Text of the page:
Terence Clarke

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Remembering Horacio Ferrer

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Horacio Ferrer died this Sunday in Buenos Aires. A noted Argentine poet and tango lyricist, he wrote the libretto for Astor Piazzolla’s opera Maria de Buenos Aires as well as the lyrics for Piazzolla’s iconic “Balada para un loco”. In the early 1990s, he was on tour in the United States with the great violinist Gidon Kremer and a musical ensemble, performing the narrator’s speaking role in the opera. I met with Horacio for an interview in Berkeley, California. He was a smallish man with a finely trimmed beard, impeccably dressed as a kind of late 19th century dandy. The outfit was both humorous and very elegant. For me, the experience was fraught with a certain danger, because it was the first one I ever conducted in the Spanish language. Horacio was quite kind to me despite my obvious case of nerves. The authority about tango with which he spoke in this interview was enhanced by his amazing voice, a deep, expressive stream of sound that was the very soul of his performance later that evening.

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Horacio: (arranging a scarf about his neck)…my voice has tightened up so much that it sounds like a double base, when really it’s more like a violoncello. (Laughter.)

Terry: I think it’s not very usual to find a popular music tradition that attracts lyricists of such high quality as the tango has attracted, poets like Discépolo, Manzí, Borges, Blázques, Espósito and yourself. Why in your opinion has the tango brought in poets of such quality?

Horacio: At the very center of the question, the “why” of the tango’s being so attractive to poets is, I think, the fact that the tango is itself entirely poetic. The music is poetic, the dance is poetic, the singing is poetic, and the world from which the tango evolves is poetic. It’s the world of the night, it’s the bohemian world where money has little importance, and to be sure where love has a great deal of importance, triumphant love or destroyed love, the affections, distant affection, a love of looking back through space and time.

So they’re all colors taken from the poetic palette. And besides, the tango is one of the few song-forms in this century that undertakes not only a lyric excursion but a reflective one as well. The tango thinks. The tango thinks about the truth without claiming to modify it. It simply meditates upon it, which is also part of poetry.

Terry: Frequently the music of more modern tango composers like Piazzolla, you and others doesn’t get the respect it deserves. Can you help us with your opinion of contemporary tango, especially the reason that no one dances, or wishes to dance, to the more modern tango tempos?

Horacio: There has existed a dance tradition in the tango from the very beginning of the tango itself, that has gone through diverse stages, but that has always been quite attached to the kind of ambiance from which tango originally came. Tango is tradition. So the dance did not accompany the great poetic and musical evolution of the tango, and it has now been seized upon, instead of by milongueros (i.e. classic self-trained tango dancers), by dancers of classic and modern ballet. Because that musical evolution cannot be left to go without the dance. Besides, it’s very good to dance to. Every milonguero chooses his own music and type of tango. That’s no sin. But it would be a sin were the more modern kind of music to go on without the dance.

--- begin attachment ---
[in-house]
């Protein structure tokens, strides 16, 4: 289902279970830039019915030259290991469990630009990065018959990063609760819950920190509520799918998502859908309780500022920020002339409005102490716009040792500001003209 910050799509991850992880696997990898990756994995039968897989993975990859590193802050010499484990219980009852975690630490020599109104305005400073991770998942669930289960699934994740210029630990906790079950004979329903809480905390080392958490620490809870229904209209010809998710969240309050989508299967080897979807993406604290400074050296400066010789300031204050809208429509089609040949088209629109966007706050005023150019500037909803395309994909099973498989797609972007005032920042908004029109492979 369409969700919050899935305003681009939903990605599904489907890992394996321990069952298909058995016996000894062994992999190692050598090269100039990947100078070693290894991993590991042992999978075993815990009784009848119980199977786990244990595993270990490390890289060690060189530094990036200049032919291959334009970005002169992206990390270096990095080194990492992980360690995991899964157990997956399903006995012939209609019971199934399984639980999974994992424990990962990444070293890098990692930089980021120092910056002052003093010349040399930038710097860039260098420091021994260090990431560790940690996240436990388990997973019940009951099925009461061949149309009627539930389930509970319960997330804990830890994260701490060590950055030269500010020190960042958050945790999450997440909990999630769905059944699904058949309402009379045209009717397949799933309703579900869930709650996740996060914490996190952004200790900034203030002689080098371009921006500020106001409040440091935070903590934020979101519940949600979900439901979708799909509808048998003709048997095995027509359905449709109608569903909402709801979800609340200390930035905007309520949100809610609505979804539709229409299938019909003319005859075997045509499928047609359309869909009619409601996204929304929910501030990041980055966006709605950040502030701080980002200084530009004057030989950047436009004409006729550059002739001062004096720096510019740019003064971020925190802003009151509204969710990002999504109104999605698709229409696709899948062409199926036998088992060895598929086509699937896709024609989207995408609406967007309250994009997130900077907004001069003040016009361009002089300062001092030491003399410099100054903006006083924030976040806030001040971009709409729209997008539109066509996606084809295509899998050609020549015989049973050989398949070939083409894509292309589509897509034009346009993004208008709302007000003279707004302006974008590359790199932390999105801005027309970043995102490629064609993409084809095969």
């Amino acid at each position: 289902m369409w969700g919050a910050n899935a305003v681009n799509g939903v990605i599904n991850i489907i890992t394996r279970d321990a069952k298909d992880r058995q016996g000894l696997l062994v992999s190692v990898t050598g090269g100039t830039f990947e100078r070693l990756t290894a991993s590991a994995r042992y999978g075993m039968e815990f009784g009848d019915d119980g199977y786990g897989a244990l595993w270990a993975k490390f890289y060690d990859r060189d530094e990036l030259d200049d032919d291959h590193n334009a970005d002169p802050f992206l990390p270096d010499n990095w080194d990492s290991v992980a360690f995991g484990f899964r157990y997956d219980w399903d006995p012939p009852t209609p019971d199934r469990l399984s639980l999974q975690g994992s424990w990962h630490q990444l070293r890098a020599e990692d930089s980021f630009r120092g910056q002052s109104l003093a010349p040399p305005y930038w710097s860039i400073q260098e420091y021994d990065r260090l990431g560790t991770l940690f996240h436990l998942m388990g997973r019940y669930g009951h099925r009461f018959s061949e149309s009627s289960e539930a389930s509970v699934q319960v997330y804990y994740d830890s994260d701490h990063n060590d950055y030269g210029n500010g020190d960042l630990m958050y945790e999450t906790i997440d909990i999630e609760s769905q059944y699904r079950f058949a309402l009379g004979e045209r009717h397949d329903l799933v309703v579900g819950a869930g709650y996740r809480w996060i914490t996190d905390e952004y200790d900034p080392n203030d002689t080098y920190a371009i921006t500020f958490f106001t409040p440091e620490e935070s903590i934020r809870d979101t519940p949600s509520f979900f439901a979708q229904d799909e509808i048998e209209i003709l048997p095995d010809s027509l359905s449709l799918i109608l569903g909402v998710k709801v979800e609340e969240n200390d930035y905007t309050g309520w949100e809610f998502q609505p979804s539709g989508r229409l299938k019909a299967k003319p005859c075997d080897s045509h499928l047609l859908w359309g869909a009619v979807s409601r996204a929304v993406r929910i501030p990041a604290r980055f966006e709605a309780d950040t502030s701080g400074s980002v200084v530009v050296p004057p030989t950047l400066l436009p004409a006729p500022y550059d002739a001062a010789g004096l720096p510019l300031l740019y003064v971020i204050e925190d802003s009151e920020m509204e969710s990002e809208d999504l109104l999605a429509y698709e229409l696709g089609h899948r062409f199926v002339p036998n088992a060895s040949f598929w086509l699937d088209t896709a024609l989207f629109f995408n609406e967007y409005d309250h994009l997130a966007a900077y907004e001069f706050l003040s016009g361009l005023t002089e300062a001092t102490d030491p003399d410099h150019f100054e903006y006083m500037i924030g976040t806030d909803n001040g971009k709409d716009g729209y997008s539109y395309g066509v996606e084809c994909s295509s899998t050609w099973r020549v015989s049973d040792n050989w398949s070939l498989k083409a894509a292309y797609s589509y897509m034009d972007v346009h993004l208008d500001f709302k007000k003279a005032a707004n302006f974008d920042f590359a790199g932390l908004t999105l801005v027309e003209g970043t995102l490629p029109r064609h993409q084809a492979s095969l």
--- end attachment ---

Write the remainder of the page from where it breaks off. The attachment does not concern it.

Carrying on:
Piazzolla changed the internal metronome of the tango itself, and the dance has been taken over by people like Miguel Angel Zotto and Milena Plebs…who’s a veritable creation herself, no? Also some of the work that el maestro Juan Carlos Copes has done. And many others, many of them not milongueros at all.

Tango has always profited from people, talents, and situations that don’t belong to tango. For instance it has stolen some of rock’s instruments: the electric guitar, the electric keyboard, the drum set. Tango’s always been a bit of a thief, in that it enriches itself without losing its virtue, and that’s what has happened in the case of the dance today.    

Terry: You write in your book The Golden Age of Tango about the influence of rock music.

Horacio: Of course. Why not? Fundamentally, all cultures contain vessels that communicate with each other. And sometimes cultures clash with each other. And in the case of rock music, a true clash took place in 1960 or so, with such extraordinary talents as The Beatles and The Rolling Stones, to be sure, and others. But in Buenos Aires, with so defined a personality, everything porteño, with its tango, its night, its bohemian ways, it was a clash that afterwards took on distinct consequences. Since the kids who were doing the rock music were living in the same places, the same city, the same night, with the same incitements as the tangueros, they started imitating the tangueros. And they began to find out that that art with which they had had such a clash was worthy of respect. And they started . . . given their abilities (because not all of them were good musicians or very good singers, and the tango is musically schooled while rock music is not). . . they started talking with each other, to figure out the harmonies the tango had, the tango’s counterpoint, its poly-rhythms, the tango poetic, and the singers . . . they began to like all that. And since they belonged in the same starry enclave, eh?, in the same night and the same pizza parlors and the same little black holes-in-the-wall and the same bars, they started going around with the tangueros. And I think they’ve done quite a lot quite well.